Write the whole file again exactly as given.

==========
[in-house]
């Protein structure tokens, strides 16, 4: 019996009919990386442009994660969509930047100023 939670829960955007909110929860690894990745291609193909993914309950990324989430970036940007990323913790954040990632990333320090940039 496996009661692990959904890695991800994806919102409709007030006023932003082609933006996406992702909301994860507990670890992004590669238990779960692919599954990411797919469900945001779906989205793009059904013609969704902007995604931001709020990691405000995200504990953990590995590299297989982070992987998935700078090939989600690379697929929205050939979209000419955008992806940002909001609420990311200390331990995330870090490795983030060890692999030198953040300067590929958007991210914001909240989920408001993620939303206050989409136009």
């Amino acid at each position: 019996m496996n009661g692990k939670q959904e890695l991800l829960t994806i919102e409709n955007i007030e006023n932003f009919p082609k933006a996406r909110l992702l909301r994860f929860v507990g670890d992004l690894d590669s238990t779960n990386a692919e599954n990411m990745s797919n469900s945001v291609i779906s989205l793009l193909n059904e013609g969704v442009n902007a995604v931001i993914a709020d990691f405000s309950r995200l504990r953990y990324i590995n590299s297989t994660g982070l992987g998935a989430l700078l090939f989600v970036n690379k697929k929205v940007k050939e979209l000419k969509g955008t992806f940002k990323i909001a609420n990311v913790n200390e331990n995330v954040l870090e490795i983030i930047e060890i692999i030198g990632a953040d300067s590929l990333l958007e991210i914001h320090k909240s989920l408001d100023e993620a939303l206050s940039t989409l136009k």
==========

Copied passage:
[in-house]
């Protein structure tokens, strides 16, 4: 019996009919990386442009994660969509930047100023 939670829960955007909110929860690894990745291609193909993914309950990324989430970036940007990323913790954040990632990333320090940039 496996009661692990959904890695991800994806919102409709007030006023932003082609933006996406992702909301994860507990670890992004590669238990779960692919599954990411797919469900945001779906989205793009059904013609969704902007995604931001709020990691405000995200504990953990590995590299297989982070992987998935700078090939989600690379697929929205050939979209000419955008992806940002909001609420990311200390331990995330870090490795983030060890692999030198953040300067590929958007991210914001909240989920408001993620939303206050989409136009």
């Amino acid at each position: 019996m496996n009661g692990k939670q959904e890695l991800l829960t994806i919102e409709n955007i007030e006023n932003f009919p082609k933006a996406r909110l992702l909301r994860f929860v507990g670890d992004l690894d590669s238990t779960n990386a692919e599954n990411m990745s797919n469900s945001v291609i779906s989205l793009l193909n059904e013609g969704v442009n902007a995604v931001i993914a709020d990691f405000s309950r995200l504990r953990y990324i590995n590299s297989t994660g982070l992987g998935a989430l700078l090939f989600v970036n690379k697929k929205v940007k050939e979209l000419k969509g955008t992806f940002k990323i909001a609420n990311v913790n200390e331990n995330v954040l870090e490795i983030i930047e060890i692999i030198g990632a953040d300067s590929l990333l958007e991210i914001h320090k909240s989920l408001d100023e993620a939303l206050s940039t989409l136009k």